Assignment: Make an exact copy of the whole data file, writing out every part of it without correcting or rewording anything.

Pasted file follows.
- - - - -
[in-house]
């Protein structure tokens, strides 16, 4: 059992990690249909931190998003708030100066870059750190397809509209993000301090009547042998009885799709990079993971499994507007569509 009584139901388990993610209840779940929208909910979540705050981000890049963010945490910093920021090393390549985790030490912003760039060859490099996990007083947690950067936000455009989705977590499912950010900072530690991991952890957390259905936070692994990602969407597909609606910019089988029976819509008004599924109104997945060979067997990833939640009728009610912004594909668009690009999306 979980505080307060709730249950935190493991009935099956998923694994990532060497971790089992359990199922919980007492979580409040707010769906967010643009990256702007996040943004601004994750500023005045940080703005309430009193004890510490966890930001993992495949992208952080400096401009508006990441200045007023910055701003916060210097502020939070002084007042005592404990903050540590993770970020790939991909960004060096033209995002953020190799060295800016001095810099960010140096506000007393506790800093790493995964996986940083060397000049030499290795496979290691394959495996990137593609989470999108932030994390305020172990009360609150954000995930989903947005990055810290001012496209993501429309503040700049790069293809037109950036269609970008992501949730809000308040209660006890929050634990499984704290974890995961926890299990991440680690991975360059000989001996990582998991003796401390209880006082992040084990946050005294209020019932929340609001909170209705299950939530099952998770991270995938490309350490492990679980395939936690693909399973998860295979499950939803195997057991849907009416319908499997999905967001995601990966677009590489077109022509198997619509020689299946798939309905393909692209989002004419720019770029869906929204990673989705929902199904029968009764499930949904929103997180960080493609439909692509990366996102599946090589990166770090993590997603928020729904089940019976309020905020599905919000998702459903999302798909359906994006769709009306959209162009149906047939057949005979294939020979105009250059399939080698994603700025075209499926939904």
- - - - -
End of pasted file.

[in-house]
């Protein structure tokens, strides 16, 4: 059992990690249909931190998003708030100066870059750190397809509209993000301090009547042998009885799709990079993971499994507007569509 009584139901388990993610209840779940929208909910979540705050981000890049963010945490910093920021090393390549985790030490912003760039060859490099996990007083947690950067936000455009989705977590499912950010900072530690991991952890957390259905936070692994990602969407597909609606910019089988029976819509008004599924109104997945060979067997990833939640009728009610912004594909668009690009999306 979980505080307060709730249950935190493991009935099956998923694994990532060497971790089992359990199922919980007492979580409040707010769906967010643009990256702007996040943004601004994750500023005045940080703005309430009193004890510490966890930001993992495949992208952080400096401009508006990441200045007023910055701003916060210097502020939070002084007042005592404990903050540590993770970020790939991909960004060096033209995002953020190799060295800016001095810099960010140096506000007393506790800093790493995964996986940083060397000049030499290795496979290691394959495996990137593609989470999108932030994390305020172990009360609150954000995930989903947005990055810290001012496209993501429309503040700049790069293809037109950036269609970008992501949730809000308040209660006890929050634990499984704290974890995961926890299990991440680690991975360059000989001996990582998991003796401390209880006082992040084990946050005294209020019932929340609001909170209705299950939530099952998770991270995938490309350490492990679980395939936690693909399973998860295979499950939803195997057991849907009416319908499997999905967001995601990966677009590489077109022509198997619509020689299946798939309905393909692209989002004419720019770029869906929204990673989705929902199904029968009764499930949904929103997180960080493609439909692509990366996102599946090589990166770090993590997603928020729904089940019976309020905020599905919000998702459903999302798909359906994006769709009306959209162009149906047939057949005979294939020979105009250059399939080698994603700025075209499926939904």